Press release

15 Dec 2023 Kuala Lumpur, MY

Over half of Malaysian employees feel generative AI will positively impact their work, but most underestimate the need for upskilling and reskilling

63% of Malaysian employees are optimistic that generative AI will improve their way of working flexibly, but most underestimate the need for upskilling and reskilling.

Related topics Workforce
  • 63% of Malaysian employees are optimistic that generative AI will improve their way of working flexibly, but most underestimate the need for upskilling and reskilling.
  • 39% of employees desire to quit despite the economic slowdown, with pay being the main reason.
  • 52% of Malaysian employers are supportive of their employees adopting a fully remote or hybrid work arrangement.

More than half (63%) of employees in Malaysia (global 48%) anticipate that generative artificial intelligence (GenAI) will improve their way of working flexibly, while 70% (global 49%) of them noted that they are either currently using or planning to use GenAI in the next 12 months, according to the EY 2023 Work Reimagined Survey.

While GenAI potential is still being realized, there is growing momentum and a generally positive outlook on how the technology will impact new ways of working. Malaysian employers, too, mirror these sentiments, with 84% (global 67%) expecting GenAI to enhance working flexibly with 96% (global 84%) either currently using or planning to use the technology within the next year.

However, despite both employees and employers ranking learning and skills as the number one factor to ensure employees thrive in new ways of working, only 22% of Malaysia employers (global 22%) plan to provide training on GenAI-related skills.

This is according to the EY 2023 Work Reimagined Survey, fourth in the series, which canvassed the views of 17,050 employees and 1,575 employers across 22 countries and 25 industry sectors globally. These include 250 employees and 50 employers from Malaysia.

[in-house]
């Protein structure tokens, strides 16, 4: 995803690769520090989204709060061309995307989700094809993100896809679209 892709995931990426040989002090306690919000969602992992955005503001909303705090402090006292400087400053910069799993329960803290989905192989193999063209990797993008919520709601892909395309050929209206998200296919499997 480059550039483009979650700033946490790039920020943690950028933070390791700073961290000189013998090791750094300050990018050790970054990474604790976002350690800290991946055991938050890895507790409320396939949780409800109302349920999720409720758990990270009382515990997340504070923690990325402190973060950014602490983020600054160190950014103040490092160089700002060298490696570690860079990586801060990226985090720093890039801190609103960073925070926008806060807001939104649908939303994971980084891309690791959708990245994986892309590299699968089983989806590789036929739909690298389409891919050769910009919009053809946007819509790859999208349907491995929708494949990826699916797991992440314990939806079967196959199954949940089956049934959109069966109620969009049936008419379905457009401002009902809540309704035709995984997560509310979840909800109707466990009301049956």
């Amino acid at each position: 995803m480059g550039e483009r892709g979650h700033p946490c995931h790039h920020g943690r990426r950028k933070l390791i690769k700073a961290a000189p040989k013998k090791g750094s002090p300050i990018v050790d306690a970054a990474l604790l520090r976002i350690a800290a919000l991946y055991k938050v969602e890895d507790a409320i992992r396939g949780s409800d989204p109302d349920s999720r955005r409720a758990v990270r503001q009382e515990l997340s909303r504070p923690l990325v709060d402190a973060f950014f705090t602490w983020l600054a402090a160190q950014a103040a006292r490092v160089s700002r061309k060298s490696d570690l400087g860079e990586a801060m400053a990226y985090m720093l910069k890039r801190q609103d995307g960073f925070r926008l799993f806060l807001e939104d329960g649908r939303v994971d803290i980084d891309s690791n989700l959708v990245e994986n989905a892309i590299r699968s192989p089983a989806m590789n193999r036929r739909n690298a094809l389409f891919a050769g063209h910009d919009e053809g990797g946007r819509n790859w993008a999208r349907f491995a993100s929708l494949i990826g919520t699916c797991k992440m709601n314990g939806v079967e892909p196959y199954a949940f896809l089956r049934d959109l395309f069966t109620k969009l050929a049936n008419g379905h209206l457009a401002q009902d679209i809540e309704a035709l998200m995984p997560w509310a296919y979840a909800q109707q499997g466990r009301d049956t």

Low Choy Huat, EY Asean People Advisory Services Leader and Partner, Ernst & Young Consulting Sdn Bhd, said: “It is encouraging to witness the increasing awareness among Malaysian employees and employers on the potential benefits of using GenAI in the workplace. While there is an intention among employers to incorporate GenAI in the near future, there is a substantial gap in upskilling and reskilling the workforce in the technology. It is imperative to accelerate the training of essential skills to build Gen AI capabilities, while fostering the ethical and responsible use of it in the workforce.”

Employees are set to quit their jobs despite the economic slowdown

Over a third (39%) of employees in Malaysia (global 34%) are likely to quit their jobs in the next 12 months; with better overall wellbeing programs, greater flexibility for remote work and more competitive salary packages elsewhere as top reasons for leaving. Pay remains the main concern of Malaysian employees (Malaysia 40%, global 36%), followed by an employer’s ability to attract new talent, (Malaysia 28%, global 25%) as well as workplace flexibility (Malaysia 28%, global 25%).

Employers in Malaysia alsoprioritize pay (Malaysia 34%, global 31%), the retention of talent (Malaysia 34%, global 32%) and workplace flexibility (Malaysia 32%, global 29%) as key talent concerns. This highlights that employees and employers in Malaysia are aligned on what matters most to them.

The survey also finds a disconnect between employee and employer expectations in Malaysia. Almost two-thirds of employers (Malaysia 64%, global 57%) believe that the slower national economic growth reduces the  likelihood of employees to quit. However, only 57% of Malaysian employees (global 47%) agree, leaving employers at risk of underestimating the continued fluidity of the labour market.

Low said: "Despite the ongoing economic challenges, over a third of Malaysian workers are actively considering transitions to workplaces that offer enhanced well-being initiatives aligning with their post-pandemic aspirations and adjusting to the rising cost of living. To safeguard the essential workforce, employers must proactively address the evolving expectations and priorities of their workforce to not only attract and retain top talent but also foster a resilient workforce in the face of ongoing economic challenges.”